I found it curiously flat from the point of view of any fleshing-out of Penelope as a character. It does go into her earlier life a bit, but she remains rather self pitying and eaten up with jealousy of Helen, who is unsympathetically portrayed. I'm not unfamiliar with such a portrayal, having read Georgia Sallaska's 1970s 'Priam's Daughter' but it comes across as a bit odd in a modern work which sets out to give sympathetic voices to the female characters. I found it supremely ironic also that despite this ambition, the twelve maids are dealt with collectively and given no individuality. Only one even has a name. Penelope professes to be eaten up with guilt at their execution, but seems wholly ineffective in doing anything to head it off.

The book is structured so that narrative by Penelope is interspersed with poetry and song by the maids as a Greek chorus. Some of this becomes very surreal - a modern day court trying to ascertain Odysseus' culpability for the deaths of the suitors and maids, and a scholarly treatment discussing whether the maids' execution symbolises the overthrow of Goddess worship, personified by Penelope, by a patriarchal religion embodied by Odysseus.

Altogether, especially since I recently enjoyed the author's 'The Year of the Flood', I found this a disappointment and can only rate it as an OK 2 stars. ( )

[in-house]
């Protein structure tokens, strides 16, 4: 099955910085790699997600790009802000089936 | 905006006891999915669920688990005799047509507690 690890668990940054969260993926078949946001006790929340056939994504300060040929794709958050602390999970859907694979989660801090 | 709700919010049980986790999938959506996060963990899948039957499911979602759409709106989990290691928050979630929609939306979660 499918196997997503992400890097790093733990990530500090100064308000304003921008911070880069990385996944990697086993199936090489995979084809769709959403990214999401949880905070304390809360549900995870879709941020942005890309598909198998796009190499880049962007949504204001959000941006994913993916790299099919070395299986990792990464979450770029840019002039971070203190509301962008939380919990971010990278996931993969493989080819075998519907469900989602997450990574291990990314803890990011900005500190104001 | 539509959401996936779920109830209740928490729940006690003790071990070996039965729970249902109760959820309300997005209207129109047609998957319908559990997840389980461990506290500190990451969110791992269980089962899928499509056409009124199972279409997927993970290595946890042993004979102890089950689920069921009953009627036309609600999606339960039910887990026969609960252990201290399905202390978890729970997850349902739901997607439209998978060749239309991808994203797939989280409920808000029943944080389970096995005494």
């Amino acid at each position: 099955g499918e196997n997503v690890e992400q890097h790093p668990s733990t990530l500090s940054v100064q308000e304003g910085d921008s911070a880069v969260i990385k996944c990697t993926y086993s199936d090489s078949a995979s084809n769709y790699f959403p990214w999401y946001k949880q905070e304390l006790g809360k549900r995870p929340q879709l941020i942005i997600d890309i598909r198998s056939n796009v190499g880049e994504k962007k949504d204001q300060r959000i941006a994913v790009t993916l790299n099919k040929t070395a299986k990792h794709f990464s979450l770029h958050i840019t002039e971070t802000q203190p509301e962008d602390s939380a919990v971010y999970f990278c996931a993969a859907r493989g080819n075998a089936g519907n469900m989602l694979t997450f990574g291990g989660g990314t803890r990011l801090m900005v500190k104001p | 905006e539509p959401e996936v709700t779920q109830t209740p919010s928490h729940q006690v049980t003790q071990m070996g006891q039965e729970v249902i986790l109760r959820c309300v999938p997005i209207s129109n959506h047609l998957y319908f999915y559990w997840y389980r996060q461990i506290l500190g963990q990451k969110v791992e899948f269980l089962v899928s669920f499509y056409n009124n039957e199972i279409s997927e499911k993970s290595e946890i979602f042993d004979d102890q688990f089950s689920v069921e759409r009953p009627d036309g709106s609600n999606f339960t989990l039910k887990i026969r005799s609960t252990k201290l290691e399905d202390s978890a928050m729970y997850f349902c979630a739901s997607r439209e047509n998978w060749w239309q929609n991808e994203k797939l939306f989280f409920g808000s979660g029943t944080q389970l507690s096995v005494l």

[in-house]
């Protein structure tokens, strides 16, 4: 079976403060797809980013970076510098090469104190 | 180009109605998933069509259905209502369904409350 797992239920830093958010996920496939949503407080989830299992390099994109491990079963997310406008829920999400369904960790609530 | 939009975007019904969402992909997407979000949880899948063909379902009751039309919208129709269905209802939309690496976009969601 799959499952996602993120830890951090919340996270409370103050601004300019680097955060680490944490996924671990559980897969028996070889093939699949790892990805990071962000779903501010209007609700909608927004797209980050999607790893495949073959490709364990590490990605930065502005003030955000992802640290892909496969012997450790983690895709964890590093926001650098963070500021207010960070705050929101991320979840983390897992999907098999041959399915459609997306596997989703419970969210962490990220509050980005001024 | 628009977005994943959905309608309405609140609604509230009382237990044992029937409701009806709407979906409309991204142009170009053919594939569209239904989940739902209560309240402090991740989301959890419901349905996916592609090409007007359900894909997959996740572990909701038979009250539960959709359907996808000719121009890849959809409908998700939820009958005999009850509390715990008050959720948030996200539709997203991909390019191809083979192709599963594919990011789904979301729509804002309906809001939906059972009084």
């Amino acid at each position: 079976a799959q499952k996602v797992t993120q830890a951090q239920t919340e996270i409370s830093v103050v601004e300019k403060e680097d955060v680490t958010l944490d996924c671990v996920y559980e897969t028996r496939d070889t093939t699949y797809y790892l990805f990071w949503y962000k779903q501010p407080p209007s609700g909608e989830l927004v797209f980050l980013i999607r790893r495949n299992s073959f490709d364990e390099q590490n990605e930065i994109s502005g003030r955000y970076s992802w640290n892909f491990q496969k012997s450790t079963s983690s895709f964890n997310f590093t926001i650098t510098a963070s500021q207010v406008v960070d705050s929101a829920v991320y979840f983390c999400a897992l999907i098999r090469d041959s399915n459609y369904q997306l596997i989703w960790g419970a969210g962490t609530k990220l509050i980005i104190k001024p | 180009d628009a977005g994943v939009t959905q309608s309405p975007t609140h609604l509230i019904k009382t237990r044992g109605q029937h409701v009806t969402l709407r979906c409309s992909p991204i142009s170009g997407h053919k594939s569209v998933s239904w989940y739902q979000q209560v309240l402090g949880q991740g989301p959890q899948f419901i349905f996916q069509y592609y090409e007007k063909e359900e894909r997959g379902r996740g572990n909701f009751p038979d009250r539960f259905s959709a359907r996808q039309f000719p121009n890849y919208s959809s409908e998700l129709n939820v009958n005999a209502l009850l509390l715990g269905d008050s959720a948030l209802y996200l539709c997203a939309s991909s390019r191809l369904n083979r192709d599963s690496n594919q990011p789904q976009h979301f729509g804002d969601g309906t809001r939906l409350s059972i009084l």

kitsune_reader | Nov 23, 2023 |
Well, what a read! I read a couple of Margaret Atwood's novels before and was absolutely fascinated by them, so when I had the opportunity to read this retelling of The Odyssey from Penelope's point of view I couldn't let this chance go by! As usual, Atwood doesn't disappoint. Despite being essentially a monologue with chorus intermissions, this is a gripping read: I would have easily finished it in one sitting, but life got in the way... Of course, this is helped by the fact that it is a fairly short book. Still, I felt it to be exactly the right length.

In this faux memoir, we view daily life through Penelope's eyes, and are granted front row seats to one of mythologies greatest romances... or was it? Most people are familiar with Odysseus and his wonderful travels, but for once we are invited to leave adventure to one side and consider what it must have been like to be left behind. As the years go by, during and after the Trojan war, Penelope is left to manage her household in Ithaca, which for her is a foreign land, at a time when women (even princesses) weren't exactly at the top of the social pyramid. Left to fend for herself and unsure of who can be trusted, Penelope grows wonderfully in her role as head of the household. A highly intelligent woman, she develops her managerial abilities and devises clever schemes to improve her household's revenue and living conditions. Until a group of suitors decides she needs a new husband to manage her...